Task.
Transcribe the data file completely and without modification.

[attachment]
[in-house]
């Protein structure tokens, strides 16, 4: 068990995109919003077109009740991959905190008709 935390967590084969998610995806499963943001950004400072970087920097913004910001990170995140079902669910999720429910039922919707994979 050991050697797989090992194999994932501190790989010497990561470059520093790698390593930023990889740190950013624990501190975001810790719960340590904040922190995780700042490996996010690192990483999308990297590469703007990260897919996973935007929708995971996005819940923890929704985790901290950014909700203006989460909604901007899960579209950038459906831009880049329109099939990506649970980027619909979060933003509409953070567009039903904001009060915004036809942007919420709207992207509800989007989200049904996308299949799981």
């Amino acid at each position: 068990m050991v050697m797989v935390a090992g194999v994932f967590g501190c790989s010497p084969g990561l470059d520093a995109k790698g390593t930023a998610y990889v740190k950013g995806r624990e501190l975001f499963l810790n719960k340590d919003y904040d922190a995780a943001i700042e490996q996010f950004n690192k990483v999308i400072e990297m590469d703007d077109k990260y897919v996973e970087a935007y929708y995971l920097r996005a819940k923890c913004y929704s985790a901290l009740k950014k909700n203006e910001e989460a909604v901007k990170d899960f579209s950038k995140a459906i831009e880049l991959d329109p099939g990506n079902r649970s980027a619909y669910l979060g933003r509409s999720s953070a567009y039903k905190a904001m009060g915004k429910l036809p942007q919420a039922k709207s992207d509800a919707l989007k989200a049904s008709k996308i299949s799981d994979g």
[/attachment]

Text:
[in-house]
């Protein structure tokens, strides 16, 4: 068990995109919003077109009740991959905190008709 935390967590084969998610995806499963943001950004400072970087920097913004910001990170995140079902669910999720429910039922919707994979 050991050697797989090992194999994932501190790989010497990561470059520093790698390593930023990889740190950013624990501190975001810790719960340590904040922190995780700042490996996010690192990483999308990297590469703007990260897919996973935007929708995971996005819940923890929704985790901290950014909700203006989460909604901007899960579209950038459906831009880049329109099939990506649970980027619909979060933003509409953070567009039903904001009060915004036809942007919420709207992207509800989007989200049904996308299949799981």
């Amino acid at each position: 068990m050991v050697m797989v935390a090992g194999v994932f967590g501190c790989s010497p084969g990561l470059d520093a995109k790698g390593t930023a998610y990889v740190k950013g995806r624990e501190l975001f499963l810790n719960k340590d919003y904040d922190a995780a943001i700042e490996q996010f950004n690192k990483v999308i400072e990297m590469d703007d077109k990260y897919v996973e970087a935007y929708y995971l920097r996005a819940k923890c913004y929704s985790a901290l009740k950014k909700n203006e910001e989460a909604v901007k990170d899960f579209s950038k995140a459906i831009e880049l991959d329109p099939g990506n079902r649970s980027a619909y669910l979060g933003r509409s999720s953070a567009y039903k905190a904001m009060g915004k429910l036809p942007q919420a039922k709207s992207d509800a919707l989007k989200a049904s008709k996308i299949s799981d994979g």